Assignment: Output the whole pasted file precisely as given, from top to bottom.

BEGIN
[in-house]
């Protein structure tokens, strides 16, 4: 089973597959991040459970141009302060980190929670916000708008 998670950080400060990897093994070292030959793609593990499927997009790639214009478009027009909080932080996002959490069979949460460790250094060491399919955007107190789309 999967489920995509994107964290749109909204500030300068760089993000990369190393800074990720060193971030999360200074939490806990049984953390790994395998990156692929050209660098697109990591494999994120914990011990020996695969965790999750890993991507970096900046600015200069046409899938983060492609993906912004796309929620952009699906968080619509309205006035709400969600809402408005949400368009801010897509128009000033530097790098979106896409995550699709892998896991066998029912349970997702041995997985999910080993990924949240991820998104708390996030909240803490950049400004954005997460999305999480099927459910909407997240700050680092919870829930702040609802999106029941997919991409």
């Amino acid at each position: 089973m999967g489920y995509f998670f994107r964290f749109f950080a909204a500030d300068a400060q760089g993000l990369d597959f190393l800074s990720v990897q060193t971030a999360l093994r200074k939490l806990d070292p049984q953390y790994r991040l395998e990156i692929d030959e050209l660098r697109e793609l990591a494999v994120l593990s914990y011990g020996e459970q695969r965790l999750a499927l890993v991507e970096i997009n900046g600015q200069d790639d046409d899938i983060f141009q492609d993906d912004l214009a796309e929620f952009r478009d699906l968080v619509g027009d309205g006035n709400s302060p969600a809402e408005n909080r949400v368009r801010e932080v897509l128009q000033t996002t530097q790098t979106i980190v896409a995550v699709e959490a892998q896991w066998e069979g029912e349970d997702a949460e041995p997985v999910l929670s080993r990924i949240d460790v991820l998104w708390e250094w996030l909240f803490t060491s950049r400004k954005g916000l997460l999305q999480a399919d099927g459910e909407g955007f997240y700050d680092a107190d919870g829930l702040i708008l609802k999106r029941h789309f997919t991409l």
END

[in-house]
């Protein structure tokens, strides 16, 4: 089973597959991040459970141009302060980190929670916000708008 998670950080400060990897093994070292030959793609593990499927997009790639214009478009027009909080932080996002959490069979949460460790250094060491399919955007107190789309 999967489920995509994107964290749109909204500030300068760089993000990369190393800074990720060193971030999360200074939490806990049984953390790994395998990156692929050209660098697109990591494999994120914990011990020996695969965790999750890993991507970096900046600015200069046409899938983060492609993906912004796309929620952009699906968080619509309205006035709400969600809402408005949400368009801010897509128009000033530097790098979106896409995550699709892998896991066998029912349970997702041995997985999910080993990924949240991820998104708390996030909240803490950049400004954005997460999305999480099927459910909407997240700050680092919870829930702040609802999106029941997919991409």
């Amino acid at each position: 089973m999967g489920y995509f998670f994107r964290f749109f950080a909204a500030d300068a400060q760089g993000l990369d597959f190393l800074s990720v990897q060193t971030a999360l093994r200074k939490l806990d070292p049984q953390y790994r991040l395998e990156i692929d030959e050209l660098r697109e793609l990591a494999v994120l593990s914990y011990g020996e459970q695969r965790l999750a499927l890993v991507e970096i997009n900046g600015q200069d790639d046409d899938i983060f141009q492609d993906d912004l214009a796309e929620f952009r478009d699906l968080v619509g027009d309205g006035n709400s302060p969600a809402e408005n909080r949400v368009r801010e932080v897509l128009q000033t996002t530097q790098t979106i980190v896409a995550v699709e959490a892998q896991w066998e069979g029912e349970d997702a949460e041995p997985v999910l929670s080993r990924i949240d460790v991820l998104w708390e250094w996030l909240f803490t060491s950049r400004k954005g916000l997460l999305q999480a399919d099927g459910e909407g955007f997240y700050d680092a107190d919870g829930l702040i708008l609802k999106r029941h789309f997919t991409l």